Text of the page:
Hands On

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Way back in the 60’s, when I was in high school, you had to choose what stream you wanted to follow.  One directed you in courses that readied the student for college or university and the other led to technical skills necessary to get a “hands-on” job.

I took the former which meant that I was “protected” from shop or auto mechanics or anything that would get my hands dirty.  I never went on after HS and instead immediately started working in a warehouse (much to my parents’ disappointment).  The only subject that I can truly say helped me was typing.  Turns out it’s pretty good preparation for a job that involves sitting at a keyboard all day.  I never thought it would come to anything – banging on old manual Underwood typewriters was boring but a great time waster.

So here I am nearly 30 years later and I now find myself working at the Toronto Aerospace Museum as a volunteer and guess what my first project requires?  Working knowledge of machine tools.  Oops.

I’m building a set of free standing display panels and this involves creating the stands from scratch.  So far, I’ve cut stainless steel with a chop saw and now I’m working at fabricating 200+ brackets to hold the stands together.  In keeping with the museum’s theme, the brackets started out with sheets of aircraft aluminum.  These went through a foot-operated shear cutter followed by a trip through a very scary bandsaw and hand finished on a grinder.  I spent a few hours there yesterday and grabbed a few photos of the process.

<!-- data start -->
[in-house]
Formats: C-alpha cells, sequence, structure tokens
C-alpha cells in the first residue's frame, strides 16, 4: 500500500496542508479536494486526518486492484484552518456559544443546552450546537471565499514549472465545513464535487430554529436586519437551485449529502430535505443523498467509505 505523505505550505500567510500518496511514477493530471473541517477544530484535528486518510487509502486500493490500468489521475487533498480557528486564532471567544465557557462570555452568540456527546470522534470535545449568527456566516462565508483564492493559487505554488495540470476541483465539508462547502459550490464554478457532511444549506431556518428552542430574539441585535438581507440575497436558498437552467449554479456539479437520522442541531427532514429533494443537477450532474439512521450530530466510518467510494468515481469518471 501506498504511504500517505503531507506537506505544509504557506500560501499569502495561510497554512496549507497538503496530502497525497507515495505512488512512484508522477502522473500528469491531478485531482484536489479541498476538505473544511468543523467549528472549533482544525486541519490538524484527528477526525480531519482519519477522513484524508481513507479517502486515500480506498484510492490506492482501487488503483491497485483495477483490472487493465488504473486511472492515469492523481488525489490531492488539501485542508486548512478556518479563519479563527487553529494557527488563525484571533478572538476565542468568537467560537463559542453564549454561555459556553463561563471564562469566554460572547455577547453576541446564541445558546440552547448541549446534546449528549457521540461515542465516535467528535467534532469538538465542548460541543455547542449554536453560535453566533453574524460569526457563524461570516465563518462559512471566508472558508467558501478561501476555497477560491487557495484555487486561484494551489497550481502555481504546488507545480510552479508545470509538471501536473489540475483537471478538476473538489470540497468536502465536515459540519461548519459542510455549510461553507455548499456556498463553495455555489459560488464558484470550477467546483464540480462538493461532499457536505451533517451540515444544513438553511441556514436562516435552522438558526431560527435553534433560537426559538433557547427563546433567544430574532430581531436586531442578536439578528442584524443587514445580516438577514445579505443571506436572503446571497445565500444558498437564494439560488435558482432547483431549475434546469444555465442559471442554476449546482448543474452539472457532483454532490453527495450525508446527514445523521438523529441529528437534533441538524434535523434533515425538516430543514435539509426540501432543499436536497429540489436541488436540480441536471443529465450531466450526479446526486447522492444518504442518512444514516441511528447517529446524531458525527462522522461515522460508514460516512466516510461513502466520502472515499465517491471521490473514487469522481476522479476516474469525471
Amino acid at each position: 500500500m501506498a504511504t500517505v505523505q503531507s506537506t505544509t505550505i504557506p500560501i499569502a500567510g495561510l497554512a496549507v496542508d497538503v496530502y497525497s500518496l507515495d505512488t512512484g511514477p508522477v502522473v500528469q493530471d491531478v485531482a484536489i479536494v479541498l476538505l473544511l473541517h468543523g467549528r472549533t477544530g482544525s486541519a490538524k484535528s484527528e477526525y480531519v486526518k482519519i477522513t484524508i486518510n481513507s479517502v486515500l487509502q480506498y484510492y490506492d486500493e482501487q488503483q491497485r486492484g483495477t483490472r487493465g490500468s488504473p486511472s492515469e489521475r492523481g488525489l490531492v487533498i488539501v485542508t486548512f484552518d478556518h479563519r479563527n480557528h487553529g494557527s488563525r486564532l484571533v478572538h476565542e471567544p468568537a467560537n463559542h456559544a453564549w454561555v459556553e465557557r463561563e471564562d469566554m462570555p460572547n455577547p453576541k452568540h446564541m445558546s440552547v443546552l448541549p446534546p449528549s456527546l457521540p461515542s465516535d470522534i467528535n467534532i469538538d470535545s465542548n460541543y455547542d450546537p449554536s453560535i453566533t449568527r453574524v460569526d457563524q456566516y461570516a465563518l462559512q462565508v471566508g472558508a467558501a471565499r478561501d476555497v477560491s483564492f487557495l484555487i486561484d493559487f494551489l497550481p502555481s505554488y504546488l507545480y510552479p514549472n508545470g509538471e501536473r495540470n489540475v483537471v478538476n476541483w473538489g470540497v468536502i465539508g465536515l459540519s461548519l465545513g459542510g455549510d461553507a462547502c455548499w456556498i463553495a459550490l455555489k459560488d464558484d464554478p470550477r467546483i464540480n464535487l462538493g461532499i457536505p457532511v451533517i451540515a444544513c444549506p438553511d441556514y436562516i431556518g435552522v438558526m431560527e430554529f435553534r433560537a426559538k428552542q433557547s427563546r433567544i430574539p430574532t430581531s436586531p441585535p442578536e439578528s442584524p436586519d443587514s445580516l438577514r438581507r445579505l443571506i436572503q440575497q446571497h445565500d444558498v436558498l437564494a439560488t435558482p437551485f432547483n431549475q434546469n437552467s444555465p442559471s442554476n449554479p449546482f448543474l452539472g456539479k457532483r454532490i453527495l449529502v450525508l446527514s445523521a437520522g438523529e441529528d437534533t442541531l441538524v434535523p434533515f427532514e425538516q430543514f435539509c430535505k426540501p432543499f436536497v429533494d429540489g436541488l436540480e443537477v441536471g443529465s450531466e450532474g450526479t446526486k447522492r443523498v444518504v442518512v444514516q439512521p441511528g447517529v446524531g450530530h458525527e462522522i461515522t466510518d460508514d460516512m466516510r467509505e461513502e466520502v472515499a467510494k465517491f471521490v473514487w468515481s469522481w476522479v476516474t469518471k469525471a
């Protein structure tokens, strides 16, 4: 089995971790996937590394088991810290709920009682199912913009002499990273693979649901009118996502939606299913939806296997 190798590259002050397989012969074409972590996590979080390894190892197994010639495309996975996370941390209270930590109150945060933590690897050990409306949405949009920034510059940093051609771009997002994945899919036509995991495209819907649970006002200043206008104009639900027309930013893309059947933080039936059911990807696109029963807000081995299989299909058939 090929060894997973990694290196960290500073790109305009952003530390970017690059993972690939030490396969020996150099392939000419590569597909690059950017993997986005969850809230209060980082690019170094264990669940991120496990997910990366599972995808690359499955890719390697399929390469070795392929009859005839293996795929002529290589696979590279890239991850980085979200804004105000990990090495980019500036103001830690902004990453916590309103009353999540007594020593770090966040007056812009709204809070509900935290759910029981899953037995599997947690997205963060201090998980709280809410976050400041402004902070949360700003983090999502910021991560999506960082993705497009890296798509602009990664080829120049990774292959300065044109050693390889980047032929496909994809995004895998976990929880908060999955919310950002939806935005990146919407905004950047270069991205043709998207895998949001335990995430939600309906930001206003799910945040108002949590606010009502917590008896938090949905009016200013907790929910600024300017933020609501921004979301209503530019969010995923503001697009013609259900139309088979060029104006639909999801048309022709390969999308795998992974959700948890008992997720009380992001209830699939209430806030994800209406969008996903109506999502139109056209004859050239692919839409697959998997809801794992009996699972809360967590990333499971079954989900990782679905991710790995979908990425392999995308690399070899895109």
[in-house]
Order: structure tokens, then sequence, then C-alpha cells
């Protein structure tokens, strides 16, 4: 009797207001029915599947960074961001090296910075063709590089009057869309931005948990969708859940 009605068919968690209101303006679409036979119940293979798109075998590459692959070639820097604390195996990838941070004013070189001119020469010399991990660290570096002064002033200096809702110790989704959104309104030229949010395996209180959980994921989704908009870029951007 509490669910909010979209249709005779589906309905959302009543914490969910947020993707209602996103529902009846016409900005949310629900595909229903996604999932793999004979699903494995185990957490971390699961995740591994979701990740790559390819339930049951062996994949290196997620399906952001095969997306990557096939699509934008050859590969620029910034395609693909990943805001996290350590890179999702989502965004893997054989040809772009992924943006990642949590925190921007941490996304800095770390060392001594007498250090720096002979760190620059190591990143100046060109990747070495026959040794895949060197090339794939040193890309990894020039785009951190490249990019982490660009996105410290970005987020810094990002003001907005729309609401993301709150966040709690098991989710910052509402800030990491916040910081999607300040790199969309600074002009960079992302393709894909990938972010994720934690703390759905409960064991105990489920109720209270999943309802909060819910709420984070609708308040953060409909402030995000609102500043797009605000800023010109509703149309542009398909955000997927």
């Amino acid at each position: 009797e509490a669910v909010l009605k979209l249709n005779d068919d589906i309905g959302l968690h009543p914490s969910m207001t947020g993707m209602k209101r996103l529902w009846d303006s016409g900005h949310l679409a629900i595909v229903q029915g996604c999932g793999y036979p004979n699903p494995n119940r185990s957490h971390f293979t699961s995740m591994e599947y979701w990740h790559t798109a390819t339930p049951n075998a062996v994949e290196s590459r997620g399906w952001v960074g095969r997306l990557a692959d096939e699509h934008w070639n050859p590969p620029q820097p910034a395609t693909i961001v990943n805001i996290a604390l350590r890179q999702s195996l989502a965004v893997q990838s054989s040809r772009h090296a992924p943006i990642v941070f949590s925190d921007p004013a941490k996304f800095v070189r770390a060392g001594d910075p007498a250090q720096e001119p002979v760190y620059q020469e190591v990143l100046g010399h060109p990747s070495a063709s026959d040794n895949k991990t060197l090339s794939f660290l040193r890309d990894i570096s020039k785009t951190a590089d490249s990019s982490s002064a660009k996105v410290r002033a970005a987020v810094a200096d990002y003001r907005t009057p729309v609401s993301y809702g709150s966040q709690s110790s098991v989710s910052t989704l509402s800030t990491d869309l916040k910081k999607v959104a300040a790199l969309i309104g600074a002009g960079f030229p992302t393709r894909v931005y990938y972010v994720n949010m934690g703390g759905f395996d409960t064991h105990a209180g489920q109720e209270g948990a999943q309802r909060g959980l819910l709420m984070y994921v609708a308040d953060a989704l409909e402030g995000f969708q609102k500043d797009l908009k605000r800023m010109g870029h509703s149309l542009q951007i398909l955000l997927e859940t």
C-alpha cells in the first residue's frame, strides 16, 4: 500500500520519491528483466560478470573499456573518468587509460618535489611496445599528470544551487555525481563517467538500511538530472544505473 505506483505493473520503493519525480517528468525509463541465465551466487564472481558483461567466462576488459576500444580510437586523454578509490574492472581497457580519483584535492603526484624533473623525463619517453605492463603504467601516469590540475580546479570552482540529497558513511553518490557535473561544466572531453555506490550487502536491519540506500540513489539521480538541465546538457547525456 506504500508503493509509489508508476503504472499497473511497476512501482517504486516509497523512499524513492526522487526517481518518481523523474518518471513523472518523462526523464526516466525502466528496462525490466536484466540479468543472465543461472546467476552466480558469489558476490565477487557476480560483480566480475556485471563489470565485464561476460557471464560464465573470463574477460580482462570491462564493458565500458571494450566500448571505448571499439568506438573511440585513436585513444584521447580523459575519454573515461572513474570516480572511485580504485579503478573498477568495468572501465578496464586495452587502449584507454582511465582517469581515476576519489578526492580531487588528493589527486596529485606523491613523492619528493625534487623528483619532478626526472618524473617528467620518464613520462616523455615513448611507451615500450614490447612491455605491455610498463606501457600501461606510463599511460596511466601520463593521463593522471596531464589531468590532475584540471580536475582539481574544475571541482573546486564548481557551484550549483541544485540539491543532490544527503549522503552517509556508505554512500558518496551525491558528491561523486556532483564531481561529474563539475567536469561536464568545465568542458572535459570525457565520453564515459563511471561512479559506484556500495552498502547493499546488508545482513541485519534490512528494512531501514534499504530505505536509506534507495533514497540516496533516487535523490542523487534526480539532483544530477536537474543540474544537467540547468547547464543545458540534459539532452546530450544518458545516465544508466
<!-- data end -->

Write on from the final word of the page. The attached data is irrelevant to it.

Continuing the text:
(click any of the pictures for a larger image)

bracket1

First, a shot of the before and after status.  The raw aluminum is coated with a primer to protect it from scratching while handling.  My coworker spent hours laying out the cut lines and I then took them to the shear cutter.

bracket2No idea how old this cutter is but I heard it came from the Bombardier plant across the airport from the museum.  The only power this machine gets is from the weight of the operator.  You carefully line the piece up, jump on the footboard and your cut is made.  It actually works extremely well and gives a very clean cut.

bracket4

bracket3

Once all the brackets were cut into triangles, it was off to the bandsaw to do the rough shaping.  I created this little tool to allow me to shape 6 brackets at once while keeping my fingers reasonably far away from the sharp bits.  The saw scares the crap out of me.  It rumbles as it starts and I find it a little uncomfortable standing really close to sharp steel teeth rotating at high speed.  Again, this machine is quite old.

bracket5The final step (so far) is to take the individual brackets to a bench grinder to – more or less – round off the corners.  The more I do, the better I’m getting.

I probably have another 2-3 hours work until I complete this step.  After that, I need to remove the primer using acetone and then start assembling the stands.  Each stand will have a sheet of plywood covered with velcro fabric.